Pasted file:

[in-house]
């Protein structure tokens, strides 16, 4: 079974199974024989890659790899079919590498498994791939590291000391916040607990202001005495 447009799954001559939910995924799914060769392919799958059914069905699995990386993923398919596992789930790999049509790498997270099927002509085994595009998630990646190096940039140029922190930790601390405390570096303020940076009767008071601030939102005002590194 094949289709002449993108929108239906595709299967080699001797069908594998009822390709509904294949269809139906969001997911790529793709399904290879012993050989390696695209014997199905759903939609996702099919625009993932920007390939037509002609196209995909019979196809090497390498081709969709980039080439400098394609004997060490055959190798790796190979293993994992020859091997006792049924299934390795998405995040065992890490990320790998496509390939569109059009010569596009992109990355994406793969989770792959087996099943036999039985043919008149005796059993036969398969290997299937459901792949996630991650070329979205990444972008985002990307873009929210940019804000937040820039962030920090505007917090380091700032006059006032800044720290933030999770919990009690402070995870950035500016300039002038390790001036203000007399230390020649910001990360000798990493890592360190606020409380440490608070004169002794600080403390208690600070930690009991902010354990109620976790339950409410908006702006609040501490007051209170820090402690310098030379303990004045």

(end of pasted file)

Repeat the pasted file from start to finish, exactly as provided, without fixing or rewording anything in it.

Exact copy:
[in-house]
């Protein structure tokens, strides 16, 4: 079974199974024989890659790899079919590498498994791939590291000391916040607990202001005495 447009799954001559939910995924799914060769392919799958059914069905699995990386993923398919596992789930790999049509790498997270099927002509085994595009998630990646190096940039140029922190930790601390405390570096303020940076009767008071601030939102005002590194 094949289709002449993108929108239906595709299967080699001797069908594998009822390709509904294949269809139906969001997911790529793709399904290879012993050989390696695209014997199905759903939609996702099919625009993932920007390939037509002609196209995909019979196809090497390498081709969709980039080439400098394609004997060490055959190798790796190979293993994992020859091997006792049924299934390795998405995040065992890490990320790998496509390939569109059009010569596009992109990355994406793969989770792959087996099943036999039985043919008149005796059993036969398969290997299937459901792949996630991650070329979205990444972008985002990307873009929210940019804000937040820039962030920090505007917090380091700032006059006032800044720290933030999770919990009690402070995870950035500016300039002038390790001036203000007399230390020649910001990360000798990493890592360190606020409380440490608070004169002794600080403390208690600070930690009991902010354990109620976790339950409410908006702006609040501490007051209170820090402690310098030379303990004045």